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Reflections of a working writer and reader

 

 

Modernism X

If he were a musician, Herman Hesse said, he could write a two-part melody in which the two lines of notes and sounds would complement, combat, determine and correspond with each other, which would be mutually and reciprocally related in the most vital and intimate way; and yet anyone able to read music would be able to see and hear each separate note, along with its contrary and complimentary note, its brother, its enemy, its antipode. It was precisely this two-part melody, this antithetical progression, this double line which he wanted to express in words.

Modernist writers used words as weapons to combat a world they saw as dominated by the concepts of time and space.They placed things together which did not fit. In place of order they chose chaos, because chaos was a system that allowed things, not to fall apart, but to fall together. The old concept of ‘order’ had kept things apart. What modernism demanded was a new synthesis. The world needed to be reassessed with a new consciousness. Instead of a magnifying glass, it should be viewed through a prism or a cracked glass.

Neitzche described the world as Janus-faced.

Whatever exists is both just and unjust, and equally justified in both.

In Conrad’s Heart of Darkness Captain Kurtz goes native and lives there in the jungle, the absolute idealist and the absolute barbarian.

Formerly we used to represent things visible on earth, things we either liked to look at or would have liked to see. Today. . . things appear to assume a broader and more diversified meaning, often seemingly contradicting the rational experience of yesterday. There is a striving to emphasize the essential character of the accidental. Paul Klee

5 Responses to “Modernism X”

  1. Divine Calm says:

    You are so well read. Very thought-provoking post.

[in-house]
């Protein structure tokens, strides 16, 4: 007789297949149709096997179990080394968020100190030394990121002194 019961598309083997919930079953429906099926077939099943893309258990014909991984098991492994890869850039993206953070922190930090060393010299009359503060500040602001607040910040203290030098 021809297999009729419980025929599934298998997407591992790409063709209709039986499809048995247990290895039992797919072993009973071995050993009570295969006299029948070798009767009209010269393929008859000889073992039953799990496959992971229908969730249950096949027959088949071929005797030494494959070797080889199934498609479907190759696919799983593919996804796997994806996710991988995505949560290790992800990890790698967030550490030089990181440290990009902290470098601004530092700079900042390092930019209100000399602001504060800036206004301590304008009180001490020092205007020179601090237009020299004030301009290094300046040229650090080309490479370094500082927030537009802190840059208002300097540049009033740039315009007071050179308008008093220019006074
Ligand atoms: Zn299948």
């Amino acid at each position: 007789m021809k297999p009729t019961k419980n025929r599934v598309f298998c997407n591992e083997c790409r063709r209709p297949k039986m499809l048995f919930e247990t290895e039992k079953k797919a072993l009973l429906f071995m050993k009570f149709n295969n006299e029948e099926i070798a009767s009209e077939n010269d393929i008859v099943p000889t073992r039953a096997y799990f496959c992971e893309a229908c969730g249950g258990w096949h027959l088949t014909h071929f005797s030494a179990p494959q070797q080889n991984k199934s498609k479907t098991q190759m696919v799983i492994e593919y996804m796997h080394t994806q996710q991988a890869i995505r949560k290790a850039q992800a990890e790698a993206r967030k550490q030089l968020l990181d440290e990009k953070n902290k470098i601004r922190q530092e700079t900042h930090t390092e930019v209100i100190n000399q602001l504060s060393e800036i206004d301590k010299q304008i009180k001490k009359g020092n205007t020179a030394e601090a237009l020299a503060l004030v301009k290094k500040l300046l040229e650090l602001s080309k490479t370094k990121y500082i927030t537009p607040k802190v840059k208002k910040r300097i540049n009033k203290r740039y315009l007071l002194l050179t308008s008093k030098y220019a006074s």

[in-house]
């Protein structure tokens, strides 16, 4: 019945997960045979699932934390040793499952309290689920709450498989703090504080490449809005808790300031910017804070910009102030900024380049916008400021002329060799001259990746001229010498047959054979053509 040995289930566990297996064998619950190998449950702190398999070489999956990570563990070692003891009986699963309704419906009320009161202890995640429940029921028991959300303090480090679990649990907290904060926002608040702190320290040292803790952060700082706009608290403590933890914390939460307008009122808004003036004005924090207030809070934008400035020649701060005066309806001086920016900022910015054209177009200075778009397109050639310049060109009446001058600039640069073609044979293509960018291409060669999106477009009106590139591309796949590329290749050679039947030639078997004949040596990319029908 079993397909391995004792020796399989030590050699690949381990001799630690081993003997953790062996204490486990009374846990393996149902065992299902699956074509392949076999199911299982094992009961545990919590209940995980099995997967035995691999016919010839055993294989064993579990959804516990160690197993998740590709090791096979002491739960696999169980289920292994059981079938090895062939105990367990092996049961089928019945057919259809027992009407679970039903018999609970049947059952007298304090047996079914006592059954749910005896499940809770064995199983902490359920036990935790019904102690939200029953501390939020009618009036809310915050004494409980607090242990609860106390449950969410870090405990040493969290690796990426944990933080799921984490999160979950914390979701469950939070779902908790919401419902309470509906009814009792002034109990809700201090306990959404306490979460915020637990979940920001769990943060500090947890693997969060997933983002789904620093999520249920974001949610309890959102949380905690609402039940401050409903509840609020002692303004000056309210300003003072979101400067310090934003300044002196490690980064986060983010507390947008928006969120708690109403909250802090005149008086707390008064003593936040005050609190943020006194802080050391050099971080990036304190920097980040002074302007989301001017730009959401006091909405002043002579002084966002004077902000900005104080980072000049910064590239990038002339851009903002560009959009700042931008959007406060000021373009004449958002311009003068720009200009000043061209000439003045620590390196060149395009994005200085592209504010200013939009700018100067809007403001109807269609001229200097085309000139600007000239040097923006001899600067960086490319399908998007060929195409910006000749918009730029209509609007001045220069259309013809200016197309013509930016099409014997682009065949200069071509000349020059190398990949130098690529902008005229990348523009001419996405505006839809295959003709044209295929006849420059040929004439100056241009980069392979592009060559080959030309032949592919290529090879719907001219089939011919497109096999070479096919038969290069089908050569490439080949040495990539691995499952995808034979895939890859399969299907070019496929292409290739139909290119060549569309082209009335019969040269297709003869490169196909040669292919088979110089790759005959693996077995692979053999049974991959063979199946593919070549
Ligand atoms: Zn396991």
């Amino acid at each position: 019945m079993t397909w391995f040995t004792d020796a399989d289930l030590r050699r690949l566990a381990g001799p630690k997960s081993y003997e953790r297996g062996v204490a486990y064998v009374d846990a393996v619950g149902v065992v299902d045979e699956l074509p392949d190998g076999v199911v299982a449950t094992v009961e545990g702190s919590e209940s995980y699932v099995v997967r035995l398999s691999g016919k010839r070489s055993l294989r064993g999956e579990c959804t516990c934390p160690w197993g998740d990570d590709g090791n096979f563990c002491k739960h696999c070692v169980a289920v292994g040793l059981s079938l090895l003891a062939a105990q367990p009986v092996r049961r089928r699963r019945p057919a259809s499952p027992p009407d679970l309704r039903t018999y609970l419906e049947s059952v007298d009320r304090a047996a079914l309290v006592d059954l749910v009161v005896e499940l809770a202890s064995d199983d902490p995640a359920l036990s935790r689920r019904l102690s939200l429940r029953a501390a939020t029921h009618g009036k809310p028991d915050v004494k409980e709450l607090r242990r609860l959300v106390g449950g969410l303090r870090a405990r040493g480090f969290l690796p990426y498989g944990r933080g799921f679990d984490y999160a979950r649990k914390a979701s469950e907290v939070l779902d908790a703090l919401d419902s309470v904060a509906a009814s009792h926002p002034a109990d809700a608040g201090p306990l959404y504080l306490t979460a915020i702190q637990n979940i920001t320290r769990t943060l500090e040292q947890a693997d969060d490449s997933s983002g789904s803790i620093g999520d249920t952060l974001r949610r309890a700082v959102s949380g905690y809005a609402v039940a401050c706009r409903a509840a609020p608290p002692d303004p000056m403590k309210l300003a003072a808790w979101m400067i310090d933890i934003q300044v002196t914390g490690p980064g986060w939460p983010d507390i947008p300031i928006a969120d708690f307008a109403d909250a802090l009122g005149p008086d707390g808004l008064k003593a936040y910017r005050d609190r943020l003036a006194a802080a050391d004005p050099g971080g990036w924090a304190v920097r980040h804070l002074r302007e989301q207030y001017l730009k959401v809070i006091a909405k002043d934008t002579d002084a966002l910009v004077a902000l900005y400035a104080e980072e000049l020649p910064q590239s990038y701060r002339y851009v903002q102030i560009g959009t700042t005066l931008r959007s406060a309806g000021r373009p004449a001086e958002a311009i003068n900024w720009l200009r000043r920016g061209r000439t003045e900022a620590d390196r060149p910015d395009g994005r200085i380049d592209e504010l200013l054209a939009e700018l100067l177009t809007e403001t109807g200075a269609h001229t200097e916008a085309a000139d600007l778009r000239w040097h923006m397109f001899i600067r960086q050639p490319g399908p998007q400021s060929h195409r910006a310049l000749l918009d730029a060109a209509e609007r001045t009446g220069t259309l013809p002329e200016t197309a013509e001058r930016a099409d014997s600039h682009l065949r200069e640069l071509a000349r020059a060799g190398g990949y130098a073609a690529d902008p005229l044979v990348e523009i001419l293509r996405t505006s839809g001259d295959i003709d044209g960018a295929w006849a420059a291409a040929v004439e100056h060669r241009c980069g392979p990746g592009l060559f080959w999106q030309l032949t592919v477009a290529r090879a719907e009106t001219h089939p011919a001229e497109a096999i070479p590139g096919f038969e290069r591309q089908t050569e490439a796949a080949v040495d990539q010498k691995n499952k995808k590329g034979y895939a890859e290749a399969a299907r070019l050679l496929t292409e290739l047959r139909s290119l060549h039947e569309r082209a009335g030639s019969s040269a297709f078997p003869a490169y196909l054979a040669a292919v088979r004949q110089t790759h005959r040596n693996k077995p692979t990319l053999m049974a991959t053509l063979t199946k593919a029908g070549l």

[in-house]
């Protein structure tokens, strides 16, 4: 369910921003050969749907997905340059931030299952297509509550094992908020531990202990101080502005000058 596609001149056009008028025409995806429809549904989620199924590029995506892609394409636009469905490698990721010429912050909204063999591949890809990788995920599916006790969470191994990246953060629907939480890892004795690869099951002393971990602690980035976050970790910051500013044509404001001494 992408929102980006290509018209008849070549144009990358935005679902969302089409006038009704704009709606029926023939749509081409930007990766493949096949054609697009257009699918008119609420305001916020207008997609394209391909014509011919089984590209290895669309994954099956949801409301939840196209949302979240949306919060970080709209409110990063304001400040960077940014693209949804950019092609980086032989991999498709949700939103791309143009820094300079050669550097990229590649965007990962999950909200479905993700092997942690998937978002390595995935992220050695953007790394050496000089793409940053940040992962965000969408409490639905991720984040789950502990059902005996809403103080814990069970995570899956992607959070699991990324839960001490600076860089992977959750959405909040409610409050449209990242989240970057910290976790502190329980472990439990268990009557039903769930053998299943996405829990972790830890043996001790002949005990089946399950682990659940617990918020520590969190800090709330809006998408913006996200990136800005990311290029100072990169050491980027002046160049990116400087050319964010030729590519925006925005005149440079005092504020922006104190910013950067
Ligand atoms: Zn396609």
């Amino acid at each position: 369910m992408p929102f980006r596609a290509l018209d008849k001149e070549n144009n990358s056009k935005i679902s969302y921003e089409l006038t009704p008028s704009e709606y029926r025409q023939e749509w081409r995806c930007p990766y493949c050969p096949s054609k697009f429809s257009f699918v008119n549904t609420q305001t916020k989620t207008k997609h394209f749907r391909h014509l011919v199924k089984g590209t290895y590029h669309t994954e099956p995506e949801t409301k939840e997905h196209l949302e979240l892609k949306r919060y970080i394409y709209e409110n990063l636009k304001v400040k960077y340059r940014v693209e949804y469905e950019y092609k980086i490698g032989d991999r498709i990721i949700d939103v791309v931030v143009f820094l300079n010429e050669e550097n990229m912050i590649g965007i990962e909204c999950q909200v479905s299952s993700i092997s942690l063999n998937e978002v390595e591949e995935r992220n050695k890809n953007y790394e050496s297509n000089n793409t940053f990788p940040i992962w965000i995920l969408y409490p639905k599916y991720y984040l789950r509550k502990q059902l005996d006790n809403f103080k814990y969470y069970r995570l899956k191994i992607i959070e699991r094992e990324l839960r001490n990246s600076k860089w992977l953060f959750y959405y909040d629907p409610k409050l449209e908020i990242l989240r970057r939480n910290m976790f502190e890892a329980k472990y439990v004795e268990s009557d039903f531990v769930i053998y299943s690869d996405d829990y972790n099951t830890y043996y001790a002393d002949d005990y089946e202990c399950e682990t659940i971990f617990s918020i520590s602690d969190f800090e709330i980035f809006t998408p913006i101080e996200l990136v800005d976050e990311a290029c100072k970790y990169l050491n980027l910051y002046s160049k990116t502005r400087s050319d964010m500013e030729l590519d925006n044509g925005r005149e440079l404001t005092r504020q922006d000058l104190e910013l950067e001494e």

2. john baker says:

    Penny for them.

  3. Divine Calm says:

    The post reminds me of the saying that brings me comfort during times of chaos: “the only thing constant in life is change.”

    Humans so want the world to make sense. When idealism is shattered by the truth that life is chaotic and things don’t always happen for a reason, then we turn to new systems of our own creation for comfort.

    Modernists thought that they were being innovative, but they were doing what outsiders have done for centuries.

  4. john baker says:

    “Humans so want the world to make sense.”
    Oh, yes, we’ve always been suckers for meaning.
    “Modernists thought that they were being innovative, but they were doing what outsiders have done for centuries.”
    Although this is true, we shouldn’t forget that many of the modernists were outsiders as well. And others, who weren’t ‘constitutionally’ outsiders were forced to the fringes of society by the actions of people like Hitler and Stalin.
    Hitler declared, in 1937, that modernist art and artists were “insane and inane monstrosities.”
    Stalin vehemently opposed all abstraction in art and launched a terror against the Russian avant-garde in the 1930s. He alone was to be the artist of Russia.

  5. paisley says:

    Writers, poets, artists were forced outside because they were liberated and passed on liberation through their work.